Friday, February 6, 2009

Bipartisanship seems to be working wonders

Would the Obama economic plan, if enacted, ensure that America won’t have its own lost decade? Not necessarily: a number of economists, myself included, think the plan falls short and should be substantially bigger...That’s why the efforts of Republicans to make the plan smaller and less effective — to turn it into little more than another round of Bush-style tax cuts — are so destructive.

So what should Mr. Obama do? Count me among those who think that the president made a big mistake in his initial approach, that his attempts to transcend partisanship ended up empowering politicians who take their marching orders from Rush Limbaugh.


It’s time for Mr. Obama to go on the offensive. Above all, he must not shy away from pointing out that those who stand in the way of his plan, in the name of a discredited economic philosophy, are putting the nation’s future at risk. The American economy is on the edge of catastrophe, and much of the Republican Party is trying to push it over that edge.
Aside from the partisan hackery (which is to be expected from Krugman, although I clearly am not recommending 'bipartisanship' as an alternative), Krugman's most recent article is right on. Obama and the Democrats have already squandered crucial moments of their mandate and political capital blathering about 'bipartisanship', which has had the net effect (surprise, surprise) of empowering an otherwise pummelled and defeated opponent and enabling them to try to derail the Democrat's plans. Nevermind that the plans in question, according to Stiglitz and Krugman, are grossly inadequate and far from 'audacious' enough. The result of the love affair with 'reaching accross the aisle', however, is that these tepid policies are further diluted by a pathetic congressional minority who has seen their power halved in the last four years at the polls. And its hardly just the Republicans who are diluting it: 'centrist' Democrats like Ben Nelson in the senate have been recently trying to defang the stimulus bill by swapping spending for tax breaks.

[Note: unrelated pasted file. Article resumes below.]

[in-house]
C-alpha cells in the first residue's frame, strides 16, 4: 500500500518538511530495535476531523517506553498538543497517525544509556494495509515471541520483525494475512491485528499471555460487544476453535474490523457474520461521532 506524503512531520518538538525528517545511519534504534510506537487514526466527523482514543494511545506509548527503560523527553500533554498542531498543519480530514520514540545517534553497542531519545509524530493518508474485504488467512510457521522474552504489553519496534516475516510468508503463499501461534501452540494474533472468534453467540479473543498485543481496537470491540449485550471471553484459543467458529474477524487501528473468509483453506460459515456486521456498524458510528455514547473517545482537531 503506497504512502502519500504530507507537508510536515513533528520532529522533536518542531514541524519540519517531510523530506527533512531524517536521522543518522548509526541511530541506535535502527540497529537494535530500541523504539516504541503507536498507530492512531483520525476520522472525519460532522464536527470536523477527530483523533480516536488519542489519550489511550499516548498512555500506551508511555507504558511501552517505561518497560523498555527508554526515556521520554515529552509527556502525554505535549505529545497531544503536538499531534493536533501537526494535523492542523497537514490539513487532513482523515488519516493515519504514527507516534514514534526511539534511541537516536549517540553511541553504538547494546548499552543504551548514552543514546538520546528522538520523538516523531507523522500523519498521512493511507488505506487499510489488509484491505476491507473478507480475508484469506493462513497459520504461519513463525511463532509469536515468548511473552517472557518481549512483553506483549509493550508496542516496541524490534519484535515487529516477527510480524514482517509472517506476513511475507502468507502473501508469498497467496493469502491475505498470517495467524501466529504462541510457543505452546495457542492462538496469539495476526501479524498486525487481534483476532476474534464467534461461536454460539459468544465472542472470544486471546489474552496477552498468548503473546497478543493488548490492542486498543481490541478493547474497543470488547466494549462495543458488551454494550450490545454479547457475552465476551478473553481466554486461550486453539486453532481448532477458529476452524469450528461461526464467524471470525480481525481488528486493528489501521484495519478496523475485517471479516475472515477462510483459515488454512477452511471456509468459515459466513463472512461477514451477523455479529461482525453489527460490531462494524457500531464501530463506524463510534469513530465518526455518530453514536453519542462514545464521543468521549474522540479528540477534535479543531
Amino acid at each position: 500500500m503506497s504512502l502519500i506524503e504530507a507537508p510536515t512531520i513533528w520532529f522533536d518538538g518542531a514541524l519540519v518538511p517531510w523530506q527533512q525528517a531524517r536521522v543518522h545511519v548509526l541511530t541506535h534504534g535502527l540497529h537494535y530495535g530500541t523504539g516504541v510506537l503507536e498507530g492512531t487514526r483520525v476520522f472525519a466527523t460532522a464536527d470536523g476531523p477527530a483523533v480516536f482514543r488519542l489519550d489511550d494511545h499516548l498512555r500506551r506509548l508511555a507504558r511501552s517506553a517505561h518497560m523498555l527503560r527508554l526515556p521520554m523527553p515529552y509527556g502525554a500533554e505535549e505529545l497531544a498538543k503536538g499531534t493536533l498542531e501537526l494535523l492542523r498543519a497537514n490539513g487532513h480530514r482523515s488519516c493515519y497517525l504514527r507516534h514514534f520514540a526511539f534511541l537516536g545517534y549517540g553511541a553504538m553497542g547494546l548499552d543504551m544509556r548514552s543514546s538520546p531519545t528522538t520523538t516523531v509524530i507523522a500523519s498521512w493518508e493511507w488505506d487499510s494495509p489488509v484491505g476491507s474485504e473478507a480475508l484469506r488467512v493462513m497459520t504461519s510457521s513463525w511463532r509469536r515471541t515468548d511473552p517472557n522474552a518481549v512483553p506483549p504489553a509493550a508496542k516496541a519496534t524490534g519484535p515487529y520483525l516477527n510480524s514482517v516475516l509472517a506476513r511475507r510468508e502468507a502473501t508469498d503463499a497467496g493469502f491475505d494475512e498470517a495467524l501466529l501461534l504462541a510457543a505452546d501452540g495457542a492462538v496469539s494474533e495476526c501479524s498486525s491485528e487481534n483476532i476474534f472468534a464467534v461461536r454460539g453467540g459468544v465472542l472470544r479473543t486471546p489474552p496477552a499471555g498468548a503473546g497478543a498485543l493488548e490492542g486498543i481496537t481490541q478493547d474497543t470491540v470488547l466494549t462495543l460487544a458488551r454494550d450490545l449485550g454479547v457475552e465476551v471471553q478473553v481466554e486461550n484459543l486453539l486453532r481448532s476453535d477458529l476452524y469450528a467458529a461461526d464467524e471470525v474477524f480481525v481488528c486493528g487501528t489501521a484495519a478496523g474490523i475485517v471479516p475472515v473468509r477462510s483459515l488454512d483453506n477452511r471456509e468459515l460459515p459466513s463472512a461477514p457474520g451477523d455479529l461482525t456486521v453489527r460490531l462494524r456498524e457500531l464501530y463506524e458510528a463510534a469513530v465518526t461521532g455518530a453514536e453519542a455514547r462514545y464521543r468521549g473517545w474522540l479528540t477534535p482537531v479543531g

Obama claimed that he would bring in a new era of sweeping change. But so far he has willingly given over some of his own mandate to the neoliberal extremists on the Right and thus reneged on his promise for change by reaching out (even if only rhetorically) to a party that is thoroughly convinced that 'gummint spending is the problem, tax cuts are the only solution'. Reaching out to these morons means giving up even the most moderate conceptions of 'change' on the table already... it means in effect reverting back to the Bush years. I mean let's be honest: all we can expect from this language of 'change' at this point is increased spending on things like education, healthcare, infrastructure (particularly public transit) and public employment. If the Democrats cannot even deliver on these modest goals, in what sense are they even a nominally 'progressive' party at all? Everything that liberals have claimed that Democrats needed in order to really pass bold reforms has fallen in place: a heavily popular president elected in a near landslide, a House in firm control by the Dems, and a Senate that is ONE vote shy of a supermajority, heavy cheering for new Administration. Yet, what do they do right off the bat? They blather about bipartisanship. Its hardly peripheral to this discussion to note that the 'they' in question is largely a clique of bankers, ex-financial execs, tax-evaders and otherwise class-enemies of the majority of the population.

What is the point of voting for Democrats if they spend so much time worrying about whether the Republicans (or Capital) are happy?

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